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Could a male or female in Victorian UK be in charge of his or her own money at 18 years old? (Circa 1888) Could a legal guardian argue in court that since the age of majority was 21, he should be in charge of the money? My research shows that Victorian fiction abounds in characters who come into money at some stage during their childhood, and it's often their parents or guardians who control it until they are adults. Here is where I'm stumped. If he or she were 18, would it be a useless argument to make that they were in charge of their own money?

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    @MarkC.Wallace: Wikipedia has a clear agenda on this issue, so i wouldn't trust its statements even as far as I could throw a house. – Pieter Geerkens Nov 3 '20 at 14:03
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    Please specify a single year of interest. At a minimum the law was change by Act of Parliament in both 1870 and 1882, so the answer will change accordingly. – Pieter Geerkens Nov 3 '20 at 14:05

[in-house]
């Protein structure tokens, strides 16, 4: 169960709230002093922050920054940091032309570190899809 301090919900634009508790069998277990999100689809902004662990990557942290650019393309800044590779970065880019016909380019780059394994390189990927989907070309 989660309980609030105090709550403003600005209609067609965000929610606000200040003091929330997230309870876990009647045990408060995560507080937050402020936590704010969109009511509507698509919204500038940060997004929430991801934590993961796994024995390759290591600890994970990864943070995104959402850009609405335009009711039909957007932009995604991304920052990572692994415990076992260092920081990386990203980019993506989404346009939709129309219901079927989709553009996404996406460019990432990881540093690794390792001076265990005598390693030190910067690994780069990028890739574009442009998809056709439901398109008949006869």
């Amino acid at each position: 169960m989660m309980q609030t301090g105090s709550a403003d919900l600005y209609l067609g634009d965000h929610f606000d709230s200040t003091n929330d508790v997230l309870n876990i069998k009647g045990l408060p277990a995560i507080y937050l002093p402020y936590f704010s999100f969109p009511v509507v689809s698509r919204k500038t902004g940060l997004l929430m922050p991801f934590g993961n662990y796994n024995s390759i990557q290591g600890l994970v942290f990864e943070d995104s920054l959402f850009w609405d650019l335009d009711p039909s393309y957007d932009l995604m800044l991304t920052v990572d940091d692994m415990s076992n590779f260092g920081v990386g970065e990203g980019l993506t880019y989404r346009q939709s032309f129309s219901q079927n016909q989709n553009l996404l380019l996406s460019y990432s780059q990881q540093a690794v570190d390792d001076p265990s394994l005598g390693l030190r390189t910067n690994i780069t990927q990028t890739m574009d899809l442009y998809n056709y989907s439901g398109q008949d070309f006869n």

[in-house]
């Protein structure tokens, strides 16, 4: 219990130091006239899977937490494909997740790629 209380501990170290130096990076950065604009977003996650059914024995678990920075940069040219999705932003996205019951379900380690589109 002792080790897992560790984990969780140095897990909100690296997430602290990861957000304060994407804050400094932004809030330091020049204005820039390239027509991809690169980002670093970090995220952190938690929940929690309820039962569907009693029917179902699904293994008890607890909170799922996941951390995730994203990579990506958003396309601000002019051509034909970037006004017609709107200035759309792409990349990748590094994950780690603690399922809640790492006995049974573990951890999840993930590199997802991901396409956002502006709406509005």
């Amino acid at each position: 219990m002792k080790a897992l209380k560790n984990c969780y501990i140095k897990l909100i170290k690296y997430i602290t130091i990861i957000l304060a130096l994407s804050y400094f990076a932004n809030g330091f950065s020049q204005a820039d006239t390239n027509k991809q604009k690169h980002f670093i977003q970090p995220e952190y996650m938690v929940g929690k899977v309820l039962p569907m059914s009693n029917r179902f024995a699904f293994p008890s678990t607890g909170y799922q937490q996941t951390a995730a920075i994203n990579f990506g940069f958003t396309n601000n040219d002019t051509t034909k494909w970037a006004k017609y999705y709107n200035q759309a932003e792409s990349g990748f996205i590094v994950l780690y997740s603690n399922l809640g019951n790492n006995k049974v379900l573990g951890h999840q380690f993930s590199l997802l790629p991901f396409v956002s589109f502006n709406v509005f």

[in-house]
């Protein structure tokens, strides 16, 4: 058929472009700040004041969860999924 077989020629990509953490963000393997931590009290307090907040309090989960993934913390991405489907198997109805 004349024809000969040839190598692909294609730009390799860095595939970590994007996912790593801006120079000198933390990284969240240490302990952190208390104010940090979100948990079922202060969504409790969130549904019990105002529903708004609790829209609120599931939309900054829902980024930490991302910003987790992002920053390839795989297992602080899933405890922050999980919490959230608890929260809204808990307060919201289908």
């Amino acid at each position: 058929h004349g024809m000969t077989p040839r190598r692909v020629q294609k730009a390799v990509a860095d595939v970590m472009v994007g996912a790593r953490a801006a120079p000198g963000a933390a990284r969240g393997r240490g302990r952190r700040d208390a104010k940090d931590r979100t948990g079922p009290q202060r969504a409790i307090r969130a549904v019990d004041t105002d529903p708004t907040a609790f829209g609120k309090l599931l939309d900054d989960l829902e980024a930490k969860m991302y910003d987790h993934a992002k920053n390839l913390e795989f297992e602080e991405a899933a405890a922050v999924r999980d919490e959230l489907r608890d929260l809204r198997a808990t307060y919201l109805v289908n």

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    From the Wiki: "Women's rights were extremely limited in this era, losing ownership of their wages, all of their physical property, excluding land property, and all other cash they generated once married."[1] So it looks possible for a woman to own property before she marries and to own land property if she is married. Not sure about the age limit. – stupidstudent Nov 3 '20 at 14:06
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    @MarkC.Wallace: there are myths surrounding this issue. My take would be that once OP specifies a single year of interest, the question be accepted as presented. We would be providing a service by unwinding the myths here on the site. – Pieter Geerkens Nov 3 '20 at 14:07
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    "Trusts were a common tool by which to ensure that children benefited, in time, from wealth left behind by a parent. On the death of a property owner, the majority of his or her wealth would pass to appointed trustees. When the deceased property owner’s spouse died, or when children had reached adulthood, the property held in trust was divided or sold off by the trustees and shared, usually equally, between all surviving children." gmul.ac.uk – Mark C. Wallace Nov 3 '20 at 15:39

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